Sunday, August 29, 2010

Semakau Walk on 28 Aug 2010

I had been sick for the past few days, and thus originally was thinking of giving this trip a miss. However, the fever finally stabilised by Friday afternoon, and I decided to go ahead with it. LK still did the main coordination work though, while I helped out with the hunting-seeking at the beginning, before heading out in search of shrimps for our shrimp workshop later in the afternoon.

I did not take many photos for this trip, so the organisms highlighted here were just some of the many things we saw that day.

Dragonfish Sea Cucumbers (Stichopus horrens) were really abundant today. I easily saw at least 10 of them even before I crossed the seagrass meadow. Some of them were really well-camouflaged among the sponges and silt-covered rocks.

I found this Cushion Star (Culcita novaeguineae) in the seagrass meadow. In fact, the other hunter-seekers found 2 more Cushion Stars later during the trip. This sea star got its common name from its cushion-like appearance, but it is certainly not soft and cuddly like a cushion. It feeds on corals.

The Sandfish Sea Cucumbers (Holothuria scabra) usually burrow in the sand, though on Semakau they are often seen on the surface as well.

LK spotted a net in the seagrass meadow with many dead animals. Unfortunately, Semakau is still not a protected area, and hence we often have fishermen coming here to set up nets and traps. This fish didn't look familiar, and I decided to flip it over to a better look.

It turned out to be a Remora (Echeneis sp.)! While I had seen remoras while diving in other countries, this was my first time seeing it in Singapore! This fish has a sucker plate on its head, which it uses to attach itself to bigger animals like sharks, rays or whales. The presence of this rather big remora (more than 30cm long) means there must be animals big enough for it to attach itself to! The relationship with the remora and its host is said to one of commensalism - meaning one party benefits while the other doesn't gain or lose much. The remora hence gets a free ride, and some species are said to feed on the leftovers food of the host, or even the host's feces.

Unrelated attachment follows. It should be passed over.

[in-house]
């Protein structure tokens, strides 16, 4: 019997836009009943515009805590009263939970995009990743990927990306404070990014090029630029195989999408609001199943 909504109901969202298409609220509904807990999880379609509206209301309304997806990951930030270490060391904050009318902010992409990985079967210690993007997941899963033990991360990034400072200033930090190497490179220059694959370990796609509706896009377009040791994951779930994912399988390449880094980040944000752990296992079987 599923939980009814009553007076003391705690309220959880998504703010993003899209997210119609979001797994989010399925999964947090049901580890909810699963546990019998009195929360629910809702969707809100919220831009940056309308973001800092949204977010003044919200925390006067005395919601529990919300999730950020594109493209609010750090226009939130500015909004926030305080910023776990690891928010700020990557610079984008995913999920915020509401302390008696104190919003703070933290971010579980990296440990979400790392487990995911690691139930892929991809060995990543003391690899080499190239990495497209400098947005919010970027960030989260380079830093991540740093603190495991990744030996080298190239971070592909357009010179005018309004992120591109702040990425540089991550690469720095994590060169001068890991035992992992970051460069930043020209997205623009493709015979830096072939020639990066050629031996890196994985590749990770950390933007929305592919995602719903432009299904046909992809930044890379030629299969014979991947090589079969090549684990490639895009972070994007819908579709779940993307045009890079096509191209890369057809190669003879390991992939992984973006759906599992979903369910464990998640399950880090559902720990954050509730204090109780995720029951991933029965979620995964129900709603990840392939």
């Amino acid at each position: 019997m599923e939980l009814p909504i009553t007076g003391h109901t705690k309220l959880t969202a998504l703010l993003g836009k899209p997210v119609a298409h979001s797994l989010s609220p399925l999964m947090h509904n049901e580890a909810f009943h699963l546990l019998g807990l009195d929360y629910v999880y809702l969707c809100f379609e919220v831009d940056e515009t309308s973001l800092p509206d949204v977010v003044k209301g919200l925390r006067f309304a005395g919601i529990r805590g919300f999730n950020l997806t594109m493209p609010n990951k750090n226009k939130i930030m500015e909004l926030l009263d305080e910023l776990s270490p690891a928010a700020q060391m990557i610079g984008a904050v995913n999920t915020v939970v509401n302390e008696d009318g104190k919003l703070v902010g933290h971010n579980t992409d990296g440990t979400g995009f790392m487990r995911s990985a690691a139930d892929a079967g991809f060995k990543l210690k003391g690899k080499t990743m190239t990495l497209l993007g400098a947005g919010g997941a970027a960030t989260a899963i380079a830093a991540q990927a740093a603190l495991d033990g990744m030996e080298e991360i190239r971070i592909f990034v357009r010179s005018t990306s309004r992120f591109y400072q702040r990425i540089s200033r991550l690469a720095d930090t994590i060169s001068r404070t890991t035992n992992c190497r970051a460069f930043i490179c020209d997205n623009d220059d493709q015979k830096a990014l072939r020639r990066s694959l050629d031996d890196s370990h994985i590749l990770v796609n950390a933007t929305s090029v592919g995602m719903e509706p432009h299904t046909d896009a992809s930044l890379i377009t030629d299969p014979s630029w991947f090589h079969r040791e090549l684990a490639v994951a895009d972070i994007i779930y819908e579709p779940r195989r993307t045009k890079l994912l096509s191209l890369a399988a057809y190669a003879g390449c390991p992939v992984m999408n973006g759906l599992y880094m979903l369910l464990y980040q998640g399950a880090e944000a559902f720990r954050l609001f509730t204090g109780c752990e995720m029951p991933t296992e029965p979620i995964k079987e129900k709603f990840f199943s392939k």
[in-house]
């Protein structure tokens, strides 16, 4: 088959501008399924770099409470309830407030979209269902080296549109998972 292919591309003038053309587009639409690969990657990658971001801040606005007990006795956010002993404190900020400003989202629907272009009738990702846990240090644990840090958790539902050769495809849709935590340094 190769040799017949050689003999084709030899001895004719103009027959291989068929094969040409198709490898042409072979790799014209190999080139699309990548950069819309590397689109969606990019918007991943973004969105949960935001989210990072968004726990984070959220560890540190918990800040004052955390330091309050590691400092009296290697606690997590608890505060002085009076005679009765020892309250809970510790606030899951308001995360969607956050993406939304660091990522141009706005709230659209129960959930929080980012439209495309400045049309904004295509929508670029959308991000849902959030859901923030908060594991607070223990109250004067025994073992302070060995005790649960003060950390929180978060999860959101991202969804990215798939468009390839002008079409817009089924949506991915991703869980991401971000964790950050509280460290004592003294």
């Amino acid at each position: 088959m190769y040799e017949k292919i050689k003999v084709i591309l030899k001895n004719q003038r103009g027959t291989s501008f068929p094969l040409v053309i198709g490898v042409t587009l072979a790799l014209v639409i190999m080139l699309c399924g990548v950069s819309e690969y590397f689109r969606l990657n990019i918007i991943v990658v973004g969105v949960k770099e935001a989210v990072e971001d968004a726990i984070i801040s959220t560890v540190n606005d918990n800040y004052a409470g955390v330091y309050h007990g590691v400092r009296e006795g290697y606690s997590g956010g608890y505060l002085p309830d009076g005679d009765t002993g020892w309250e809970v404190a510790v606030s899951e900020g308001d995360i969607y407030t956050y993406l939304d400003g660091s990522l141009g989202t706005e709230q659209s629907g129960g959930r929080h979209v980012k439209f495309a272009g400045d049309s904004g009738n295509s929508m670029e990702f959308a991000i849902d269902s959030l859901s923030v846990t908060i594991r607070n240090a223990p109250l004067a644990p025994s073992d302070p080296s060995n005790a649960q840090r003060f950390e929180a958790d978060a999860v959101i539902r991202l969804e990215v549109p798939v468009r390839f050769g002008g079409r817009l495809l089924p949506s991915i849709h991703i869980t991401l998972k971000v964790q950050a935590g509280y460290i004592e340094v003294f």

There were many Giant Carpet Anemones (Stichodactyla gigantea) among the seagrasses, and this one has a small little anemonefish in it.

Most of the Sand-sifting Sea Stars (Archaster typicus) were paired up, performing pseudocopulation. The one on top is the male. They usually pair up up to 2 months before releasing their sperms and eggs into the surrounding water when tide is high.

Helen found 2 Noble Volutes (Cymbiola nobilis), and this was the smaller one she found. This huge snail feeds on smaller snails and clams by holding them in its muscular foot to try suffocate them.

The tide was rather high and hence we did not managed to go too far out to the reef area or even the outer edge of the coral rubble area. At the edge of the water, I found was this Stonefish Sea Cucumber (Actinopyga lecanora), looking just like a piece of well-eroded stone among the rocks in a tidal pool.

While heading back in the seagrass meadow, I found this Gafrarium pectinatum, a species of Venus Clam (Family Veneridae). Was quite glad to find this as while a few of the other volunteers and colleagues have seen this on Semakau, this was my first time seeing this species here. Unlike the similar-looking species, Gafrarium tumidum, which is rather common on Semakau, Gafrarium pectinatum appeared to be less commonly seen.

The walk soon ended, and I was really glad that the weather was perfect - cloudy, windy and not too hot, certainly a nice closure for our last Semakau walk of the year!